Leah Kalmanson, “The Reality/Unreality of Pure Lands and Their Roles in Social-Political Transformation”
This module engages the Pure Land lineages of East Asian Buddhism, with a focus on how this “imagined” paradise impacts “actual” political and economic conditions. The majority of our readings explore the use of Pure Land imagery in Meiji and post-Meiji Japanese political thought as a means toward the radical transformation of the existing socio-political order. We contextualize these studies both in terms of the history of the buddha-field concept as a cosmological theory of world-creation in Mahāyāna thought, as well as in terms of Ruist (Confucian) political influences on Buddhist practice in East Asia overall. In particular, certain Ruist conceptions of the relationship between mental cultivation, moral excellence, and political health prove instructive for discussing how Buddhists hailing from a Ruist culture might understand the activity of imagination. Our goal is to critically assess the assumed distinction between the imagined and the real, not only to better appreciate the radical vision of various Japanese political thinkers but also to deepen our engagement with the transformative power of the imagination as a topic of philosophical inquiry today.
- 2:00 - 2:45
- 2:45 - 3:30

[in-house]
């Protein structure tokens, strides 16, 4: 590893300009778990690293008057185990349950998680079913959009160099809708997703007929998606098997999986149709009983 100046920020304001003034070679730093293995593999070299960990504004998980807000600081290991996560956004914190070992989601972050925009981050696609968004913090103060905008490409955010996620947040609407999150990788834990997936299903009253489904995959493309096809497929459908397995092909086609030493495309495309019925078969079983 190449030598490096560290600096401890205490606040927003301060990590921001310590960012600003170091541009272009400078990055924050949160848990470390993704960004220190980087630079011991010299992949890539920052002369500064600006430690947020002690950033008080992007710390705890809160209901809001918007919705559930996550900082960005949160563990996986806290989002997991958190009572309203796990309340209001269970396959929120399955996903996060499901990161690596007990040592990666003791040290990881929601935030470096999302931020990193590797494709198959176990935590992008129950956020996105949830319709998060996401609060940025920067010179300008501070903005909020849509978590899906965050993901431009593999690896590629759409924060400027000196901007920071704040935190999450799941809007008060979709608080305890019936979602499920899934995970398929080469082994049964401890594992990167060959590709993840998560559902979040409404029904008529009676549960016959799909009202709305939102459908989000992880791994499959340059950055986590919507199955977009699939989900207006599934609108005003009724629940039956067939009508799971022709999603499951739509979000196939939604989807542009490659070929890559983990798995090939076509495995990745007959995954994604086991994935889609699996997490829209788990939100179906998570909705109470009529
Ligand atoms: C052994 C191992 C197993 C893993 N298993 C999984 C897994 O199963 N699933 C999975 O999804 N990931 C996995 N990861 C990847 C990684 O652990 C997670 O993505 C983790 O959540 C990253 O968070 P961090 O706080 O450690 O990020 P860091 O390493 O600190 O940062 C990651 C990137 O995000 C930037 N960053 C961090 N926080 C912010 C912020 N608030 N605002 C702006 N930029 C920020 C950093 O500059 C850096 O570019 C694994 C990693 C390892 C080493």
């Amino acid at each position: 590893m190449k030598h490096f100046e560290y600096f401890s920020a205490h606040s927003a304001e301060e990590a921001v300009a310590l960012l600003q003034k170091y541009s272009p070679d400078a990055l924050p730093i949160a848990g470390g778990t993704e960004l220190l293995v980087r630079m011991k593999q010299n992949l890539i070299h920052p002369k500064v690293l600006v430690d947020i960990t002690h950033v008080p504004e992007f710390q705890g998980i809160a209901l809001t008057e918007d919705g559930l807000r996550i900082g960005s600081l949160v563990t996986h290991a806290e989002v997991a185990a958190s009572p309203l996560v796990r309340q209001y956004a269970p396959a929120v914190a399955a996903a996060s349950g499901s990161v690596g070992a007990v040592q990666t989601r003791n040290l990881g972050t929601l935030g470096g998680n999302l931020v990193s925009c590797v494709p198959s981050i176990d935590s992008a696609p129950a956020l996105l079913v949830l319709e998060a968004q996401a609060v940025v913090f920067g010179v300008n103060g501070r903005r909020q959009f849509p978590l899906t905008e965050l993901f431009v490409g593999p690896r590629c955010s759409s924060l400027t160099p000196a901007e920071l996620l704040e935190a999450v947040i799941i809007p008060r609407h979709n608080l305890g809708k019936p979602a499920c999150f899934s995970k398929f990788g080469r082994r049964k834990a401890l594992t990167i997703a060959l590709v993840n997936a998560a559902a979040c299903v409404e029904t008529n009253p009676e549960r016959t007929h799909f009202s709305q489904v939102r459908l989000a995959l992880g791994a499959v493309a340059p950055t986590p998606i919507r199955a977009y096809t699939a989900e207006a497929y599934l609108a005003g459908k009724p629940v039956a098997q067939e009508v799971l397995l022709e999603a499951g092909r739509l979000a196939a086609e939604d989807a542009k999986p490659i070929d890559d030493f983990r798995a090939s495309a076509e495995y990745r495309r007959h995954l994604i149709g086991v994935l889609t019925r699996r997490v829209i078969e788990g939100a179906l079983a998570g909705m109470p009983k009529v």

Leah Kalmanson is an Associate Professor and the Bhagwan Adinath Professor of Jain Studies at University of North Texas. Dr. Kalmanson holds a Ph.D in philosophy from the University of Hawai’i at Mānoa. Before joining UNT, she was an Associate Professor at Drake University in Des Moines, Iowa, where she had worked since 2010. Dr. Kalmanson is actively committed to fostering diversity and inclusivity in the discipline of philosophy in both scholarly and pedagogical contexts. She works at the intersection of comparative philosophy and postcolonial theory, with special interests in the liberational philosophies of China’s Song dynasty and related discourses on issues of cultivation and transformation in philosophy more broadly, both personal and socio-political. She is the author of the 2020 book Cross-Cultural Existentialism and co-author of the 2021 A Practical Guide to World Philosophies. Her essays appear in journals including Comparative and Continental Philosophy, Continental Philosophy Review, Frontiers of Philosophy in China, Hypatia, Journal of World Philosophies, Philosophy East & West, Shofar, and Studies in Chinese Religions.